Romans 8:1 is one of my favorite passages in Scripture: “Therefore, there is now no condemnation for those who are in Christ Jesus.” It reminds me, no matter how bad I flub things, I am accepted, not because of what I’ve done but because of what’s been done for me. That’s not to say God doesn’t convict me … often, but it is to say, that even when He’s unveiling my heart, I know I still rest in the palm of His hands. That’s a powerful reminder, one that allows me to move past guilt to love-driven obedience. Today Lynn Bell, author of the Gentle Savior, talks about guilt and what the Christian should do about it.

Putting Guilt in its Place by Lynn Bell

As I read a new Christian book recently, I realized that I am often selfishly concerned about my physical appearance and what people think of me. A familiar feeling of guilt rose up in my heart. Like you, I want to please God, but when I compare myself to the ideals of scripture and the sinless perfection of Jesus, it seems like I will never do enough or be enough. Since I know I’ll never get life completely right, it almost seems like it would be wrong not to experience a pervasive sense of guilt.

Sometimes I forget that God actually sent Jesus so I wouldn’t be guilty any more.

Therefore, brothers and sisters, since we have confidence to enter the Most Holy Place by the blood of Jesus, by a new and living way opened for us through the curtain, that is, his body…let us draw near to God with a sincere heart and with the full assurance that faith brings, having our hearts sprinkled to cleanse us from a guilty conscience and having our bodies washed with pure water. (Hebrews 10:19-22 NIV)

Therefore, there is now no condemnation for those who are in Christ Jesus… (Romans 8:1 NIV)

Who then will condemn us? No one—for Christ Jesus died for us and was raised to life for us, and he is sitting in the place of honor at God’s right hand, pleading for us. (Romans 8:34 NLT)

So why do Christians still feel guilty? Guilt does have a place in a healthy relationship with God, but it’s not the role we often give it. We’re used to the way other people in our lives use guilt—that is, to manipulate us into doing what they want and to keep us doing it. Some parents do it, spouses do it, our children do it, even our spiritual leaders sometimes do it. God doesn’t use guilt that way, however.

Just as physical pain warns us that something has gone awry with our anatomy, guilt tells us that something is wrong in our relationship with God. Guilt has a healthy purpose: to produce change. It only becomes unhealthy when we ignore it.

When I became aware that I was guilty of self-centeredness, I did something about it. I repented; that is, I experienced a change of heart and determined that I didn’t like focusing on myself instead of others (II Corinthians 7:8-9). If I had hurt someone specifically, I would have apologized. If I had stolen something or destroyed someone’s property, I would have demonstrated my repentance by making restitution.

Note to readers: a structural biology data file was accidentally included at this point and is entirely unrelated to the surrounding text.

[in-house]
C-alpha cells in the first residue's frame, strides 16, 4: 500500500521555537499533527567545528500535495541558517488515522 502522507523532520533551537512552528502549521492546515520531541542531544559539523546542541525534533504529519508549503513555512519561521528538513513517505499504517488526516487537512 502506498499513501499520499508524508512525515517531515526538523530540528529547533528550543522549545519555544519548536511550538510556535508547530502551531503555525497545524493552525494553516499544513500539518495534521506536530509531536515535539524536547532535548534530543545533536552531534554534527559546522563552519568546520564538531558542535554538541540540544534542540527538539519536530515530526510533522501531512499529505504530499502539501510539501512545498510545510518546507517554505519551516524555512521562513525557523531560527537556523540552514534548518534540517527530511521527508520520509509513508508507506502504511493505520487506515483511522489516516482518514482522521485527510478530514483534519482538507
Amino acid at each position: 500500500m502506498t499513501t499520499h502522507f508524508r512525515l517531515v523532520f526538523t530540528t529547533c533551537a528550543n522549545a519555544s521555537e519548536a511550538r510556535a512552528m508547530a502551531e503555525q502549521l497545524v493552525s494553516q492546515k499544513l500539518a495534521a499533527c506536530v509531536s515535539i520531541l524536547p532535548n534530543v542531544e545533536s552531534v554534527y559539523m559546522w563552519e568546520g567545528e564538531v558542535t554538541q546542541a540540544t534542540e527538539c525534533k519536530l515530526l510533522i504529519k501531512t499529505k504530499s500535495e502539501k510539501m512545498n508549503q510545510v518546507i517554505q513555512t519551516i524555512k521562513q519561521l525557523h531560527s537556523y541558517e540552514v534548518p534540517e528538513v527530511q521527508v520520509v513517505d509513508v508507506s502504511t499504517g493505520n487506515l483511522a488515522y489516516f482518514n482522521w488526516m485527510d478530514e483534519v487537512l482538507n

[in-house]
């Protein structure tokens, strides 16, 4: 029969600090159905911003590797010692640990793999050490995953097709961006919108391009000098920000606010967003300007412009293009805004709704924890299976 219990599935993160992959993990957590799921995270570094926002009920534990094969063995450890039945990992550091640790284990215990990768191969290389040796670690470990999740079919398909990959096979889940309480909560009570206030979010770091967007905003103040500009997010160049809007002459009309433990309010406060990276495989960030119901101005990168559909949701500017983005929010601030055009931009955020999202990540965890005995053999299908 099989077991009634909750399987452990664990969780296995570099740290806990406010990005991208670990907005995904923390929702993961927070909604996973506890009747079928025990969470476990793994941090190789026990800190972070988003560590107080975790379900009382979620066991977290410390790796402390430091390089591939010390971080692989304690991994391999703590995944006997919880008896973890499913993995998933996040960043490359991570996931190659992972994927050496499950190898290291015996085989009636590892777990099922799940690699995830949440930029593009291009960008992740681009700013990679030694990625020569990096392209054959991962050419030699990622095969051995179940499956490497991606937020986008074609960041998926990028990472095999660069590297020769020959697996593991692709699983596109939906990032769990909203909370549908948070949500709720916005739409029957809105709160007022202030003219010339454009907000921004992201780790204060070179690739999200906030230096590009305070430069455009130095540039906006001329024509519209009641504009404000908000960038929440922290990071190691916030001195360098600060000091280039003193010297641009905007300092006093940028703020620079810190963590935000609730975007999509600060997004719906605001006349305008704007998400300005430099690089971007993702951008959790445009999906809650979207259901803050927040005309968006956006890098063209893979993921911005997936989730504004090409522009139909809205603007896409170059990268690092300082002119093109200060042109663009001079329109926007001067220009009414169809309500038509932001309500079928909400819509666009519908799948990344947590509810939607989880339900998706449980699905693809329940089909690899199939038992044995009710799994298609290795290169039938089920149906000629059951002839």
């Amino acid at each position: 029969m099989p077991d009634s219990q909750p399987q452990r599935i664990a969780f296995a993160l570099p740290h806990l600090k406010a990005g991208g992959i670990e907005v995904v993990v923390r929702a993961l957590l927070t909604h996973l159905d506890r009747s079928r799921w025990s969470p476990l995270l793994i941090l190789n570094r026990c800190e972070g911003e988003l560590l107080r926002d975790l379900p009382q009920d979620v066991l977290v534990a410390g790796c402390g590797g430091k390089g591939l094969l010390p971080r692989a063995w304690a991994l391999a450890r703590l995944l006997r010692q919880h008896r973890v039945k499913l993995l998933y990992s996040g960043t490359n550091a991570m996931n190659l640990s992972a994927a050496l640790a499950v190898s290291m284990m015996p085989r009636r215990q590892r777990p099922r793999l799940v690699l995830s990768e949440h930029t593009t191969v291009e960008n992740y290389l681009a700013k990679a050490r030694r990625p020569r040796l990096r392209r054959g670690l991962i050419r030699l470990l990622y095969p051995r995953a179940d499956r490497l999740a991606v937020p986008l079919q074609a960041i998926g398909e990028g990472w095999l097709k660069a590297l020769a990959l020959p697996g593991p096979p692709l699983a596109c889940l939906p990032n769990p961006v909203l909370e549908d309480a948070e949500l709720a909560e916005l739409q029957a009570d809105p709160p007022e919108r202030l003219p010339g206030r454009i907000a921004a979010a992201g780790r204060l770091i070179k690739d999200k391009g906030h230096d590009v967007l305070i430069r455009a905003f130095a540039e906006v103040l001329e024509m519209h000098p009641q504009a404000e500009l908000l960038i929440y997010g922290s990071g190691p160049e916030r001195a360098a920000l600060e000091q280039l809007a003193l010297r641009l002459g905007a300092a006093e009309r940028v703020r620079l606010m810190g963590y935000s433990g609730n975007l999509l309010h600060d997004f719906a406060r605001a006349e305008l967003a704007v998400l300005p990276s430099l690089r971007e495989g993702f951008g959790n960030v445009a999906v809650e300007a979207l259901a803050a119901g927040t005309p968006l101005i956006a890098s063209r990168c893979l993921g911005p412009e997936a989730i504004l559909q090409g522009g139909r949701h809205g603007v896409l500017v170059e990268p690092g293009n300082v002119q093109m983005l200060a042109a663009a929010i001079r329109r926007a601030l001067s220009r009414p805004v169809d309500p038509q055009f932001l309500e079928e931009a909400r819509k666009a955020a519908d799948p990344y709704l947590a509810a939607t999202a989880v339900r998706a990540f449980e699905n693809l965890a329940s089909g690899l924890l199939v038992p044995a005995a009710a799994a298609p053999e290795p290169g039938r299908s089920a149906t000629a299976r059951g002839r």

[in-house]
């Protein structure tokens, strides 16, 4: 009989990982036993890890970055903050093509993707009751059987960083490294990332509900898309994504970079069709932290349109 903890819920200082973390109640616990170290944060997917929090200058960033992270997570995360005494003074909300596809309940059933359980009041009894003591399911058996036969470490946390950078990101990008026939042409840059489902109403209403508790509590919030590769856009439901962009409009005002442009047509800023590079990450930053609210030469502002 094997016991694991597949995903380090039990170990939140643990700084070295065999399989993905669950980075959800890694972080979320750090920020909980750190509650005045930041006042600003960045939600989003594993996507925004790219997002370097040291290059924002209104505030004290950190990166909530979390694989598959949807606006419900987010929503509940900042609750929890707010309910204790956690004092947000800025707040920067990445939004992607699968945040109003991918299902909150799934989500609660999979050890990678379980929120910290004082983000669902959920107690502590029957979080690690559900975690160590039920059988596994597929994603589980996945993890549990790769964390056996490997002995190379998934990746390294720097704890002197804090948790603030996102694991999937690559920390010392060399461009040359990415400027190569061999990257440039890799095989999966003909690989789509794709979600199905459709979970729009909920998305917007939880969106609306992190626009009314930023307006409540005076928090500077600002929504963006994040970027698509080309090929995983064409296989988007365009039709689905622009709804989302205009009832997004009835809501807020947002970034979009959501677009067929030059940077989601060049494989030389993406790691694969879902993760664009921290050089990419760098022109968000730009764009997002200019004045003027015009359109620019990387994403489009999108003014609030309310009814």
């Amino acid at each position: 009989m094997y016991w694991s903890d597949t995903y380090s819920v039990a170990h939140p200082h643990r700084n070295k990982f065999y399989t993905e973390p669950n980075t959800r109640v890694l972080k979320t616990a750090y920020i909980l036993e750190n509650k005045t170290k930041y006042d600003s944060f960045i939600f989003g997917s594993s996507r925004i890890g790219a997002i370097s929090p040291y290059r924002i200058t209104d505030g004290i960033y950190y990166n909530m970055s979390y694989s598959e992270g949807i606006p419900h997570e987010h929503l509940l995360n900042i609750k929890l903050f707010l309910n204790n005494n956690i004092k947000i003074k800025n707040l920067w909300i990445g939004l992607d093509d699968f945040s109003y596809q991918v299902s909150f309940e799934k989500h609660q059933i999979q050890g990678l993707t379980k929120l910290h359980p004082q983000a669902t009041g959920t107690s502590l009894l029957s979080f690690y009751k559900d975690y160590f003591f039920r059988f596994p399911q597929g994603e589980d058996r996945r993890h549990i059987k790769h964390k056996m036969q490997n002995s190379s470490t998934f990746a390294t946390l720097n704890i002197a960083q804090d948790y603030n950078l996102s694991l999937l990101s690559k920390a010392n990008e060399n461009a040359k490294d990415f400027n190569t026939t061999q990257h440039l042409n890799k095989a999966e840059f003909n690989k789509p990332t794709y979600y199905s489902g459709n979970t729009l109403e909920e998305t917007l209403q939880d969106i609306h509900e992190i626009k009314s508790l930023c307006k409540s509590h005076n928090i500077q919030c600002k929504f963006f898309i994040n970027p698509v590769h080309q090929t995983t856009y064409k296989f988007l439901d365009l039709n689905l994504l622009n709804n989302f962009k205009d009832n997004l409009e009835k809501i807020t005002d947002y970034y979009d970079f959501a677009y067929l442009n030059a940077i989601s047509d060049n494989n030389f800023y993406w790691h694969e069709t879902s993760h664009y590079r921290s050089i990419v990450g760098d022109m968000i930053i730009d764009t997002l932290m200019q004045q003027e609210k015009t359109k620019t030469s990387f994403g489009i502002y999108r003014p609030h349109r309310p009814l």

I confessed my sin to God and, in this case, to the ladies in my Bible study group (I John 1:7-9, James 5:16).

Then I laid my guilt at the foot of the cross. I accepted his forgiveness and rejoiced because I trust that he has declared me “not guilty” (Romans 4:7-8).

You can read how King David dealt with his guilt in Psalm 51, and you’ll find that even though he was guilty of adultery and murder, he followed a very similar process.

Against you, you only, have I sinned and done what is evil in your sight; (v. 4)

Create in me a pure heart, O God, and renew a steadfast spirit within me. (v. 10)
You do not delight in sacrifice, or I would bring it….
My sacrifice, O God, is a broken spirit;
a broken and contrite heart you, God, will not despise. (v. 16-17)
Wash away all my iniquity and cleanse me from my sin. (v. 2)
Restore to me the joy of your salvation. (v. 12)

Guilt is not a fruit of the Spirit. It was never intended to be a way of life for the people of God. God gave us guilt to keep us close to him, and he gave us Jesus to take away our guilt.

“It is for freedom that Christ has set us free!” (Galatians 5:1)

Lynn Bell is the author of a new Bible study, The Gentle Savior: Seeing Jesus Through the Eyes of the Women Who Met Him. She blogs at

The Gentle Savior: 

“Come, see a man who told me everything I ever did!”This 10-week Bible study joins a thirsty-hearted Samaritan woman in inviting you to meet a man who looks into a woman’s heart and knows exactly what she needs. Who values women regardless of their marital status, professional skills, sexual history, or financial position. Who notices both the heroic faith of women in desperate circumstances and the quiet suffering of sisters racked by grief and chronic illness. Who invites women to work alongside Him and use their intellectual capacity to know him more fully. Who inspires women to give extravagantly and to stay by his side when all the world abandons him.The women of the Gospels discovered in every encounter with Jesus that he was no ordinary first-century rabbi, but a gentle Savior who reflected on them the face of his compassionate Father.This Bible study workbook guides the reader through all the Gospel passages dealing with Jesus and women and concludes with a list of the Top Ten Things Jesus Never said to a Woman.